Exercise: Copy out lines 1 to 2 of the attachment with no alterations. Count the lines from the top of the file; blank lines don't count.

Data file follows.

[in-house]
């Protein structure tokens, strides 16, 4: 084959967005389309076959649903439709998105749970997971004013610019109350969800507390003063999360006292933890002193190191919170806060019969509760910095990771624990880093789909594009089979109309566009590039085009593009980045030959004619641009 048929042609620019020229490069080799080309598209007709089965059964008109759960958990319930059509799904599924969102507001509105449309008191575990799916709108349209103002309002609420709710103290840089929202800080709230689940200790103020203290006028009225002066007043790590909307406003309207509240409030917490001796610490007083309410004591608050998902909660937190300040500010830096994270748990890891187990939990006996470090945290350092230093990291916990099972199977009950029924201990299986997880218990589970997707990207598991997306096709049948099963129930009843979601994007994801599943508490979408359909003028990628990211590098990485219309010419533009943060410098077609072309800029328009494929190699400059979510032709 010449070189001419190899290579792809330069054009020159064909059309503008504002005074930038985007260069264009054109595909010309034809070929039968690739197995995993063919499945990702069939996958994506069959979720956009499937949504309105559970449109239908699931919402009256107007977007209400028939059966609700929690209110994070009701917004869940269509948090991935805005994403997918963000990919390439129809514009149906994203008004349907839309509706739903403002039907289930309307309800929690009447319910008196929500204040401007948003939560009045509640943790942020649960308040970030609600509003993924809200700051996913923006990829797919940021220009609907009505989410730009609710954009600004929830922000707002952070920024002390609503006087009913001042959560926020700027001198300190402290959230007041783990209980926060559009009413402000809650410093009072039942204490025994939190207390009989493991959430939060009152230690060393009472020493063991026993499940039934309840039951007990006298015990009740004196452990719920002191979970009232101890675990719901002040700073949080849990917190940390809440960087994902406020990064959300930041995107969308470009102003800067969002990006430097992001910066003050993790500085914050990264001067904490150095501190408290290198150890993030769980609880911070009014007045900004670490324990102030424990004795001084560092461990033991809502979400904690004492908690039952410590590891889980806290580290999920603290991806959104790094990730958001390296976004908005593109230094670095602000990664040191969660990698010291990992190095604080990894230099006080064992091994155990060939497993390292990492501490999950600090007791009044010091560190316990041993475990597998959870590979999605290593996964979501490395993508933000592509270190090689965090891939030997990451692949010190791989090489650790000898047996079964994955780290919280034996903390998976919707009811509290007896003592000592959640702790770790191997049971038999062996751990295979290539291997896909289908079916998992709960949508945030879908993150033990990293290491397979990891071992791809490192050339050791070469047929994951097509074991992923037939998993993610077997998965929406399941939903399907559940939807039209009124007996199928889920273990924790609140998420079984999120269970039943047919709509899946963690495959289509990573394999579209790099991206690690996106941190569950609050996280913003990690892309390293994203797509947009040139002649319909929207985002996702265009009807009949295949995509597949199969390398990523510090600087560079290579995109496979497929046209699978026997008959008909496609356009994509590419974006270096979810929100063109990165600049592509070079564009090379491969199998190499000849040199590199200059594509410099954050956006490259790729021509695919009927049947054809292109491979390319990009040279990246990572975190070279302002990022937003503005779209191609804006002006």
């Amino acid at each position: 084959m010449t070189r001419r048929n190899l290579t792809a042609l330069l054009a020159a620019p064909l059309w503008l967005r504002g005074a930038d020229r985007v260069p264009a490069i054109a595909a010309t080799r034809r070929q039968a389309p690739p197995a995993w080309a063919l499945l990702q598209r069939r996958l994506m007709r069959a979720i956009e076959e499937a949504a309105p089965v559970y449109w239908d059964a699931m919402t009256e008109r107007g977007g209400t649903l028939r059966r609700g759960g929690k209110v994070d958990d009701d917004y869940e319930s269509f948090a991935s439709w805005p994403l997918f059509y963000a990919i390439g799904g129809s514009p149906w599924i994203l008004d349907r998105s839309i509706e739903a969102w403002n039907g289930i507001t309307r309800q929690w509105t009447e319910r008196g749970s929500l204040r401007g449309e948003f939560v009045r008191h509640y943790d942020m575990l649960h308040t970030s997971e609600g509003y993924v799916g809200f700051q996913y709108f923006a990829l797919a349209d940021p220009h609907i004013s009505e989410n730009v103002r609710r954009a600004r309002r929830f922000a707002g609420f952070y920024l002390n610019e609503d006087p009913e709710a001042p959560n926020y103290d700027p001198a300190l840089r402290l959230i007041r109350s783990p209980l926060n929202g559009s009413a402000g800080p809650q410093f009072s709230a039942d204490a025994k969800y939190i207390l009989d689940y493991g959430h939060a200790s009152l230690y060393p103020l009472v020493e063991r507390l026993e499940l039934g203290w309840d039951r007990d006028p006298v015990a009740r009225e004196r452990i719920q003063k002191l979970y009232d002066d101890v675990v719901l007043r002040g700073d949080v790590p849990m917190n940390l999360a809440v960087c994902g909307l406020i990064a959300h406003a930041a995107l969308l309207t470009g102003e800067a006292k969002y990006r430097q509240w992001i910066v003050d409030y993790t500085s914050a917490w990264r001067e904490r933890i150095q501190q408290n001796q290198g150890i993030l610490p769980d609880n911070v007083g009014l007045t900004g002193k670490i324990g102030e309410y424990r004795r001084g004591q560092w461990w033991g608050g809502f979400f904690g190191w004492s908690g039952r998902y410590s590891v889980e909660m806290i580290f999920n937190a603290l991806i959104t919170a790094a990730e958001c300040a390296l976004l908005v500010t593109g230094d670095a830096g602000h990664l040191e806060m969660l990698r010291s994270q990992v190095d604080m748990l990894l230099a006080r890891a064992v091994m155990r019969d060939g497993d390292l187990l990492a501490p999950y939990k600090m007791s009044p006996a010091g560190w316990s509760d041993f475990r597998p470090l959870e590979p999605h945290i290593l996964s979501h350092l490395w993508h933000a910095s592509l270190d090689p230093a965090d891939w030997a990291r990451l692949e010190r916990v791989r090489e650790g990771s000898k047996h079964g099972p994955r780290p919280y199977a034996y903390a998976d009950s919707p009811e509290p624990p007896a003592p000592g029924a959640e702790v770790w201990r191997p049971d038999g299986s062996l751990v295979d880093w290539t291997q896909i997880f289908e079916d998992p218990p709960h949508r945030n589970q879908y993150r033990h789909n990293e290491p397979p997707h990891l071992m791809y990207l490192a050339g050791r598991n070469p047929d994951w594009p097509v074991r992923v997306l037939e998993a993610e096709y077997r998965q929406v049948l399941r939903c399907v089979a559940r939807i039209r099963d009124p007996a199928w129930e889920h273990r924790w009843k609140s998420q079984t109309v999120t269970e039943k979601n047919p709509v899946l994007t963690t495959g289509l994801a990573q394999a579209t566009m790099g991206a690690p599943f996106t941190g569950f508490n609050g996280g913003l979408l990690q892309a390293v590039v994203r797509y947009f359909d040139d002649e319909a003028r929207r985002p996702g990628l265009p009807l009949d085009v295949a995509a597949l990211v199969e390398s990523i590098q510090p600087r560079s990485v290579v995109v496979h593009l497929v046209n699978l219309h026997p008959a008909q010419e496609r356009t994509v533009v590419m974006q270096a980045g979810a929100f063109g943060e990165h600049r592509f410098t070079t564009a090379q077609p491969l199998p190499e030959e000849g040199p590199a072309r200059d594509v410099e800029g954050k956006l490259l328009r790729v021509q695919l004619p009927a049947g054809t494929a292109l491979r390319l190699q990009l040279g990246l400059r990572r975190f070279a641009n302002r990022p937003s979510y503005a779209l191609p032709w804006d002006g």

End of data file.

[in-house]
């Protein structure tokens, strides 16, 4: 084959967005389309076959649903439709998105749970997971004013610019109350969800507390003063999360006292933890002193190191919170806060019969509760910095990771624990880093789909594009089979109309566009590039085009593009980045030959004619641009 048929042609620019020229490069080799080309598209007709089965059964008109759960958990319930059509799904599924969102507001509105449309008191575990799916709108349209103002309002609420709710103290840089929202800080709230689940200790103020203290006028009225002066007043790590909307406003309207509240409030917490001796610490007083309410004591608050998902909660937190300040500010830096994270748990890891187990939990006996470090945290350092230093990291916990099972199977009950029924201990299986997880218990589970997707990207598991997306096709049948099963129930009843979601994007994801599943508490979408359909003028990628990211590098990485219309010419533009943060410098077609072309800029328009494929190699400059979510032709 010449070189001419190899290579792809330069054009020159064909059309503008504002005074930038985007260069264009054109595909010309034809070929039968690739197995995993063919499945990702069939996958994506069959979720956009499937949504309105559970449109239908699931919402009256107007977007209400028939059966609700929690209110994070009701917004869940269509948090991935805005994403997918963000990919390439129809514009149906994203008004349907839309509706739903403002039907289930309307309800929690009447319910008196929500204040401007948003939560009045509640943790942020649960308040970030609600509003993924809200700051996913923006990829797919940021220009609907009505989410730009609710954009600004929830922000707002952070920024002390609503006087009913001042959560926020700027001198300190402290959230007041783990209980926060559009009413402000809650410093009072039942204490025994939190207390009989493991959430939060009152230690060393009472020493063991026993499940039934309840039951007990006298015990009740004196452990719920002191979970009232101890675990719901002040700073949080849990917190940390809440960087994902406020990064959300930041995107969308470009102003800067969002990006430097992001910066003050993790500085914050990264001067904490150095501190408290290198150890993030769980609880911070009014007045900004670490324990102030424990004795001084560092461990033991809502979400904690004492908690039952410590590891889980806290580290999920603290991806959104790094990730958001390296976004908005593109230094670095602000990664040191969660990698010291990992190095604080990894230099006080064992091994155990060939497993390292990492501490999950600090007791009044010091560190316990041993475990597998959870590979999605290593996964979501490395993508933000592509270190090689965090891939030997990451692949010190791989090489650790000898047996079964994955780290919280034996903390998976919707009811509290007896003592000592959640702790770790191997049971038999062996751990295979290539291997896909289908079916998992709960949508945030879908993150033990990293290491397979990891071992791809490192050339050791070469047929994951097509074991992923037939998993993610077997998965929406399941939903399907559940939807039209009124007996199928889920273990924790609140998420079984999120269970039943047919709509899946963690495959289509990573394999579209790099991206690690996106941190569950609050996280913003990690892309390293994203797509947009040139002649319909929207985002996702265009009807009949295949995509597949199969390398990523510090600087560079290579995109496979497929046209699978026997008959008909496609356009994509590419974006270096979810929100063109990165600049592509070079564009090379491969199998190499000849040199590199200059594509410099954050956006490259790729021509695919009927049947054809292109491979390319990009040279990246990572975190070279302002990022937003503005779209191609804006002006």